It’s still always online where server problems and lag can screw up your games, the endgame is still mindless grindy garbage without modding, and loot is given out too easy making players numb to the upgrades.

      Shouldn’t defend games because you like the corporation behind them.

      • Asurmen says:

        Way to miss the point.

      • ColonelFlanders says:

        I don’t really have any feelings about Blizzard either way; they are ok, Diablo 3 is pretty fun and I still enjoy playing it every season.

        As for you so wildly missing my point, other than just pointing you towards my comment and asking you to read it again i cant really help you. Plenty of the criticisms levelled at this game are valid, I’m just dog tired of fucking idiots who have no idea what the current iteration of the game is like, banging the same tired old drum like they have a clue what they’re on about.

        And besides, how is the shitty-arsed endgame content from Diablo 2 any better? Once you got to max level there was literally nothing to do except the SAME boss run in the SAME room, then uber/cow farming. Wow.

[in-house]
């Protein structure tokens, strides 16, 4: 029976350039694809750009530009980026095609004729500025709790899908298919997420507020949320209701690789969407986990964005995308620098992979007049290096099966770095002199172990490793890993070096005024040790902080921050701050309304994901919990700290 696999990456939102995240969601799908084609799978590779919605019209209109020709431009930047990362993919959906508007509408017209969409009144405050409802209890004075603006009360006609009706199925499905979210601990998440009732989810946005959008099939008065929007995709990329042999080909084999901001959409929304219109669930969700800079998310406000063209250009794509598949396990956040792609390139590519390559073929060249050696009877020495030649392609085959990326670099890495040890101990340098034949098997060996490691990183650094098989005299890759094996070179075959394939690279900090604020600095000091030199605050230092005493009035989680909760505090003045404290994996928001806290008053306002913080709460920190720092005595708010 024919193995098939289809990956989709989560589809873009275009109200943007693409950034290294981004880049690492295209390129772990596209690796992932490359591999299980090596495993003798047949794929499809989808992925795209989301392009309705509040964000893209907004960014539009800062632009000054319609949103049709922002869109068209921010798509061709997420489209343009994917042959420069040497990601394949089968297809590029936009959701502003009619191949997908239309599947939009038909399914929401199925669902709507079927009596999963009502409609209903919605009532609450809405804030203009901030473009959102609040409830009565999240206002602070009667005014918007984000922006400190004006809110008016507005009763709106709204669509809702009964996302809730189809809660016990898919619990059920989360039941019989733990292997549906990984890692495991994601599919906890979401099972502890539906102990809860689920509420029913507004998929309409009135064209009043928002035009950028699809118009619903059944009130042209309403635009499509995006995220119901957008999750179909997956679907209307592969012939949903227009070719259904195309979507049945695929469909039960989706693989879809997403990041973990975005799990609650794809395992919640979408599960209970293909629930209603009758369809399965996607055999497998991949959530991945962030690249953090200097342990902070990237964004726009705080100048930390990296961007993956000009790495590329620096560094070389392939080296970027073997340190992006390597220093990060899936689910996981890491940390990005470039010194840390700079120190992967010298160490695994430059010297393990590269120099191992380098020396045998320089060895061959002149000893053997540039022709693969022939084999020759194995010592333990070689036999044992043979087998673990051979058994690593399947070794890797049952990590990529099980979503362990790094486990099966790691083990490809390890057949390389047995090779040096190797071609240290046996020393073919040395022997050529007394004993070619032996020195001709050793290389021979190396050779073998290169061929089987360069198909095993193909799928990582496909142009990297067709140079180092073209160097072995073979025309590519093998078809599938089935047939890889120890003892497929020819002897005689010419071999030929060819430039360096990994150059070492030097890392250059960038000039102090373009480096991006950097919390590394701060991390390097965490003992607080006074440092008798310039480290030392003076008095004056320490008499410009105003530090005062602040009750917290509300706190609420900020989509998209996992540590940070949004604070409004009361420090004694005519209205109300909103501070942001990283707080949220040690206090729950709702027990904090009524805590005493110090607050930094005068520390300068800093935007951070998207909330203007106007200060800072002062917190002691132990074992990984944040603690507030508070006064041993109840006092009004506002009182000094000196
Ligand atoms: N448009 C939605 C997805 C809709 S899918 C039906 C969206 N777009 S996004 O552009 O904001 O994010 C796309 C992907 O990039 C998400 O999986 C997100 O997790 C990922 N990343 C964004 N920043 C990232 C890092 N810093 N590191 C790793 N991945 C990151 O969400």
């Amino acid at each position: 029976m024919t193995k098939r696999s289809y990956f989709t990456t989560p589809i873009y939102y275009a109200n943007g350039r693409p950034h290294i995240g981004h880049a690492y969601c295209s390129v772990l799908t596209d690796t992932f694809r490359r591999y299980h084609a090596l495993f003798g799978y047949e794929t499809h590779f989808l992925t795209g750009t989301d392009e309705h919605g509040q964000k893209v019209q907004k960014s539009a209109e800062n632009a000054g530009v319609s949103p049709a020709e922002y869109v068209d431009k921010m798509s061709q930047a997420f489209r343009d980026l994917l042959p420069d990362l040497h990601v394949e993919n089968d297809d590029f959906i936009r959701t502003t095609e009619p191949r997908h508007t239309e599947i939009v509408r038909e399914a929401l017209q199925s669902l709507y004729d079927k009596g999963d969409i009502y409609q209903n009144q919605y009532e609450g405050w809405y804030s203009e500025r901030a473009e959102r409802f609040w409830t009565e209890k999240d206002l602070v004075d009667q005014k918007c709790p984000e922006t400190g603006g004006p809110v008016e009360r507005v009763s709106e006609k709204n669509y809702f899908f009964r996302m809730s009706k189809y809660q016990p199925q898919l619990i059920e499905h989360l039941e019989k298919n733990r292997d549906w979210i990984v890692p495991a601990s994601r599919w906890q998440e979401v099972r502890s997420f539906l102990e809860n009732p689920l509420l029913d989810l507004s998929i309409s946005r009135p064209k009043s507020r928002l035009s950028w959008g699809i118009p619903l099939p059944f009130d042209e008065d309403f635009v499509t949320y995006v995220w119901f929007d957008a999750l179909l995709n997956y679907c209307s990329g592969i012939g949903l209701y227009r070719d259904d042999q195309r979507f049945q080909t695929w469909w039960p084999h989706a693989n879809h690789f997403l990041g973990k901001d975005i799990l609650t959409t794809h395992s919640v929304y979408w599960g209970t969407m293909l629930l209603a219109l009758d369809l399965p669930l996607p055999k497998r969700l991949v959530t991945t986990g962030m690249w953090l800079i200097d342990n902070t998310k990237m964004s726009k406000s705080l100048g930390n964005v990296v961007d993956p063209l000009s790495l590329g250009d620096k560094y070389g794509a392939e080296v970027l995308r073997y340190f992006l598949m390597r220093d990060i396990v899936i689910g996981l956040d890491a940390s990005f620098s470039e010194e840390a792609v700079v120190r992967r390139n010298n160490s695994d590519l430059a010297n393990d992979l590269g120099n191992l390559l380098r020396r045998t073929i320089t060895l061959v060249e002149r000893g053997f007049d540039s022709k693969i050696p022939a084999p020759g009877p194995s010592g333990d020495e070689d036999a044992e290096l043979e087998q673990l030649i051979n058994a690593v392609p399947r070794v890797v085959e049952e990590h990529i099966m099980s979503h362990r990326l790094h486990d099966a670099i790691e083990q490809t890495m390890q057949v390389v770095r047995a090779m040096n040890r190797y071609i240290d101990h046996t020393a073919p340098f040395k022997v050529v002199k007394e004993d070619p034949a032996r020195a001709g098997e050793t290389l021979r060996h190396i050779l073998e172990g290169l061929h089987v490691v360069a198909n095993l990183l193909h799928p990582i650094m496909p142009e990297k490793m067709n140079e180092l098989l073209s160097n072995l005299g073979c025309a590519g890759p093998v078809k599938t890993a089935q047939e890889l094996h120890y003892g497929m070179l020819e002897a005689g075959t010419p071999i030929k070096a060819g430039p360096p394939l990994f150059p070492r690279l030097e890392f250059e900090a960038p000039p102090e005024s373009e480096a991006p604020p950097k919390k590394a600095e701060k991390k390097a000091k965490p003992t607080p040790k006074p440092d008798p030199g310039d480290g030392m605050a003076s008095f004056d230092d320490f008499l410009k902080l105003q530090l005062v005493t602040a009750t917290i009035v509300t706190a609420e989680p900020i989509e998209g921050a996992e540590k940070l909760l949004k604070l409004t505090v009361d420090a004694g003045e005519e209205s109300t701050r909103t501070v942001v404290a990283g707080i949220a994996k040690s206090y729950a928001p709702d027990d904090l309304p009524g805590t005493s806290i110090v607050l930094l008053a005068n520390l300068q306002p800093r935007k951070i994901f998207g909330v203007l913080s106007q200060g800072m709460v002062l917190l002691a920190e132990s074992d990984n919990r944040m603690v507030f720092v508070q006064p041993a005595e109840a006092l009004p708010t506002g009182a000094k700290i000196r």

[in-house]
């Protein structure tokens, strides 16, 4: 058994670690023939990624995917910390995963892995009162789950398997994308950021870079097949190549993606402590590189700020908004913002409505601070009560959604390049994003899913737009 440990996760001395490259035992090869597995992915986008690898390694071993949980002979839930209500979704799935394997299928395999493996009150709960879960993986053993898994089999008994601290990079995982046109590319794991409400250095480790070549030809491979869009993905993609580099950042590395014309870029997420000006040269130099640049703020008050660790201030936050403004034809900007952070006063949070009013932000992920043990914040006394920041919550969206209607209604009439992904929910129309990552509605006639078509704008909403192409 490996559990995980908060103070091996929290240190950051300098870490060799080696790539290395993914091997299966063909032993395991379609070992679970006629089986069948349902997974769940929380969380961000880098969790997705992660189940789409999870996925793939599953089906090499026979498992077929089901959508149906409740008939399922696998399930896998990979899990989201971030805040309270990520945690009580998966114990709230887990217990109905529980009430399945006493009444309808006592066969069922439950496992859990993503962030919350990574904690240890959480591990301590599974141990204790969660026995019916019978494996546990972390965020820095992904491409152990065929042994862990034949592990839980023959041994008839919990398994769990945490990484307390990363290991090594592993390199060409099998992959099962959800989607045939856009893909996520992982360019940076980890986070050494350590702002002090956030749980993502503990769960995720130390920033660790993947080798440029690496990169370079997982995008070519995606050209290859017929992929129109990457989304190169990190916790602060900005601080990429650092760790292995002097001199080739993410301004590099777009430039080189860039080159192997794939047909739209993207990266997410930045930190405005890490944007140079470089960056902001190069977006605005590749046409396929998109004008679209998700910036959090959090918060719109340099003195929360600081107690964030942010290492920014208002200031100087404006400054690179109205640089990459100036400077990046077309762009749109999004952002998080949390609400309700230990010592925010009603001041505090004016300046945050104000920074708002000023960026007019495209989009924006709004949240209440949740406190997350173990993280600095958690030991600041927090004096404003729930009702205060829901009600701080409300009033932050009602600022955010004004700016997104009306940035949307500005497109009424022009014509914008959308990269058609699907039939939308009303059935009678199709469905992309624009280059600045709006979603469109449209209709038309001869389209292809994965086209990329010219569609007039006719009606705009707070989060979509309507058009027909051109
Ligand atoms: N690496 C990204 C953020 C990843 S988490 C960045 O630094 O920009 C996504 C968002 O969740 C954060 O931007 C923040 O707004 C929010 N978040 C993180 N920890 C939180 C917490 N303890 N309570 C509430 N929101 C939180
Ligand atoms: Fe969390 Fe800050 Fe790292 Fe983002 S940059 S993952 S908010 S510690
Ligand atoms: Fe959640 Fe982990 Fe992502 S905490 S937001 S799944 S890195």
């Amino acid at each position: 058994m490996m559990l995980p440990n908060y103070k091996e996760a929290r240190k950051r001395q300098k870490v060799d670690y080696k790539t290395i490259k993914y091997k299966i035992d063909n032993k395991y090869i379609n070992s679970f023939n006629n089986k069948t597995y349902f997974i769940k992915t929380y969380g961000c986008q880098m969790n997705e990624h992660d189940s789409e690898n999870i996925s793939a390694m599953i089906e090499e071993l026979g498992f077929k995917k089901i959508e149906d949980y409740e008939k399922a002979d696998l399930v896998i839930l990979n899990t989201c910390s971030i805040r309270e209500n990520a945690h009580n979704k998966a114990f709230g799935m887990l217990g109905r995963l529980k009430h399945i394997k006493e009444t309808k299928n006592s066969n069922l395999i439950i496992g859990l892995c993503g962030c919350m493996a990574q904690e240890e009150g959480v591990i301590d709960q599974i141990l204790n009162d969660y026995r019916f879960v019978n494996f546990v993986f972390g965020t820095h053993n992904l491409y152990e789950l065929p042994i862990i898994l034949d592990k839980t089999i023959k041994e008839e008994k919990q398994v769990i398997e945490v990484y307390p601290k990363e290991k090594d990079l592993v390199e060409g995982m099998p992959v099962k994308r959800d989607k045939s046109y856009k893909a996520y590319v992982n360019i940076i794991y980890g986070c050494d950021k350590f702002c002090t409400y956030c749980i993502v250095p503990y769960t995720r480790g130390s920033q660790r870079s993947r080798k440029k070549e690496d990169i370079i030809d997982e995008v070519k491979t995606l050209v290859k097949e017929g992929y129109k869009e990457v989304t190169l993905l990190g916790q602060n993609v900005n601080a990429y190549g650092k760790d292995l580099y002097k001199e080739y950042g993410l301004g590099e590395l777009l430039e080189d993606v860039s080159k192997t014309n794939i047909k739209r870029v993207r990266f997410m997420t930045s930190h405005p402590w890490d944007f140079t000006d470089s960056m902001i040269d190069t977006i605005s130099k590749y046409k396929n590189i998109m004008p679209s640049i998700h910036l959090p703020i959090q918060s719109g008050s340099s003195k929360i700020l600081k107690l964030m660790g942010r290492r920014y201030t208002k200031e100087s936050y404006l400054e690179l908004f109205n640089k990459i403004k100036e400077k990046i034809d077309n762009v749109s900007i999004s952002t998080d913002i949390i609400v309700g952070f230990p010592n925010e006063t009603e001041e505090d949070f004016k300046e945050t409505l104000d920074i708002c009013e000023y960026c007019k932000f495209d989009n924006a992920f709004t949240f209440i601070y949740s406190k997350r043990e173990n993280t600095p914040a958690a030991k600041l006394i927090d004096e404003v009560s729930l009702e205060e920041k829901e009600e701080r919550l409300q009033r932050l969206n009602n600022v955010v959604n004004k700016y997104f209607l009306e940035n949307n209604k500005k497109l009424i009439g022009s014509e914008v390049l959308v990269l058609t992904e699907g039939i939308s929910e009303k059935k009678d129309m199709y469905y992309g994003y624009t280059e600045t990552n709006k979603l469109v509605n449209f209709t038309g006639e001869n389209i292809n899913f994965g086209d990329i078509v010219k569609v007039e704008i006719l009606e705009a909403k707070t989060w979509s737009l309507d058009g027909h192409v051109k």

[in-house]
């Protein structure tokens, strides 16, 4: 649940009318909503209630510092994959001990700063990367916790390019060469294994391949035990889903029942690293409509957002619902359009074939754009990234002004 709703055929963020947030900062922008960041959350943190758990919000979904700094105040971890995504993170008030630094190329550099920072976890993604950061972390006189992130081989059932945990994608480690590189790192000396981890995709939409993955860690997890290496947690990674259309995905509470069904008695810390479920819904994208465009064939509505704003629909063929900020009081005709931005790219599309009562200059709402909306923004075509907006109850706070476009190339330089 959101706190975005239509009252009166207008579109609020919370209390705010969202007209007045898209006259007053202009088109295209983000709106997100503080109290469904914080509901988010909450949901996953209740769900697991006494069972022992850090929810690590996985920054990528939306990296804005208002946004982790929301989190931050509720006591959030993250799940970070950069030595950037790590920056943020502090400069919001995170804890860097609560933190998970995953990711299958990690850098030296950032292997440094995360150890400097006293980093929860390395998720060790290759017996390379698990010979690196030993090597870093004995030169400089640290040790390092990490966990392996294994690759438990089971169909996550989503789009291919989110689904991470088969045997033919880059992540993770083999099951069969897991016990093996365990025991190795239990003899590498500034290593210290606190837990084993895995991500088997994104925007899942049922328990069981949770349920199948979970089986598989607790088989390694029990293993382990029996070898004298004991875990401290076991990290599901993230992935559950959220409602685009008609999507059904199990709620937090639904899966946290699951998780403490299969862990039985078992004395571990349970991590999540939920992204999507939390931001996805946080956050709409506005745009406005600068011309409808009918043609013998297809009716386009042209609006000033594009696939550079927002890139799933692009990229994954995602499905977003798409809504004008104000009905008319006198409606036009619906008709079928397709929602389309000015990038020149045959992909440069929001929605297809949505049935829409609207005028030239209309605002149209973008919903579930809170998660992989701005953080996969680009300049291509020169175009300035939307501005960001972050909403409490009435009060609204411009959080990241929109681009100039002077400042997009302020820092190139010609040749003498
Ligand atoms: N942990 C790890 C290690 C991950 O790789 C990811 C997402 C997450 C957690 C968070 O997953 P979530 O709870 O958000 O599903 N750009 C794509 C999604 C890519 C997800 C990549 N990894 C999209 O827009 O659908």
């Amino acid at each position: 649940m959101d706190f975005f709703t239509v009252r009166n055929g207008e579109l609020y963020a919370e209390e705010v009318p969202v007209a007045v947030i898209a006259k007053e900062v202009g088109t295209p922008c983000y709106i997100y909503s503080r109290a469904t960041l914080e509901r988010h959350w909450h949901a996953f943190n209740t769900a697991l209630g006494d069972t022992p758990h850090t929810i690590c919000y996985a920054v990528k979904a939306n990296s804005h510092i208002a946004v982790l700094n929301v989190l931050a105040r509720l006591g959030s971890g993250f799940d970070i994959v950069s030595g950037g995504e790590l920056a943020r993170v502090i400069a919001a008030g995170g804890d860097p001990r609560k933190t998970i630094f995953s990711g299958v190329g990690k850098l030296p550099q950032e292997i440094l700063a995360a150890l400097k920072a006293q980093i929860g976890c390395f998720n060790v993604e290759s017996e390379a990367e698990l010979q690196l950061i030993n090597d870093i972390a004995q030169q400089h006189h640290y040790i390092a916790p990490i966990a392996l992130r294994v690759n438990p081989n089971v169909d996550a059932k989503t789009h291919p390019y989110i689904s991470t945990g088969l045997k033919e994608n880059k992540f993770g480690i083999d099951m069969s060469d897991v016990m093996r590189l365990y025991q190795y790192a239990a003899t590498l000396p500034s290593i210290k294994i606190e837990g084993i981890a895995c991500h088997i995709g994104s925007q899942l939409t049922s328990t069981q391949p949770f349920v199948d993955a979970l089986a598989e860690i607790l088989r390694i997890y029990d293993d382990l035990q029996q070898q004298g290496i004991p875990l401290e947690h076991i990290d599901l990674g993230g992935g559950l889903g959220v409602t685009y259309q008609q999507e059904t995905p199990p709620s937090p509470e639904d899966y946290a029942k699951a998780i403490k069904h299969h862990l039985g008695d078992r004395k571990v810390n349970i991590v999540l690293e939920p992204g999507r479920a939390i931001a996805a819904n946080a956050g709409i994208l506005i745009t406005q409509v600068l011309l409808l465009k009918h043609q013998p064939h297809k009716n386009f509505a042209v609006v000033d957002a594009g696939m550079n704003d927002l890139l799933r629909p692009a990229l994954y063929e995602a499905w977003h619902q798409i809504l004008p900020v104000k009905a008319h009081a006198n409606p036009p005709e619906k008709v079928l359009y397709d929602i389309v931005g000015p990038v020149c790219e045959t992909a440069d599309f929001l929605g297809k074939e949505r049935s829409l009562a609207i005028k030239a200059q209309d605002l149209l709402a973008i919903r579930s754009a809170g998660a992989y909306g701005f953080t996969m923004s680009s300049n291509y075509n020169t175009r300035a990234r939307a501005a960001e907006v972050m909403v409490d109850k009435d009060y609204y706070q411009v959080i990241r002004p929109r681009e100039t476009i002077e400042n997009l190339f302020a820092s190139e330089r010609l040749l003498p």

• Ragnar says:

          Don’t forget how awesome it was that if you wanted to try a different build, you had to level up the same character from level 1 all over again.

          And yet some people still regard that as a positive, rather than a complete waste of time.

    • Daymare says:

      Many different things killed it for me on different occasions. But the main culprit, for me, was always the level design. I’ve tried to put into words what it is, compared to D2 (and PoE) … dungeons felt less dungeon-y, not cramped and labyrinthine enough. Open spaces feel … meaningless. Too many long almost-linear corridors ending in wide open spaces, if that makes sense. And the linear ones are TOO linear, and the open ones TOO open. Just traversing the world felt like a chore, even in Adventure Mode. Never felt like I could run fast enough, for instance.

      I also dislike the setting quite a bit, there’s something slick and uninspired about the world, the monsters, they’ve built, I enjoyed the more grimey, gothic vibes of D2 a lot more.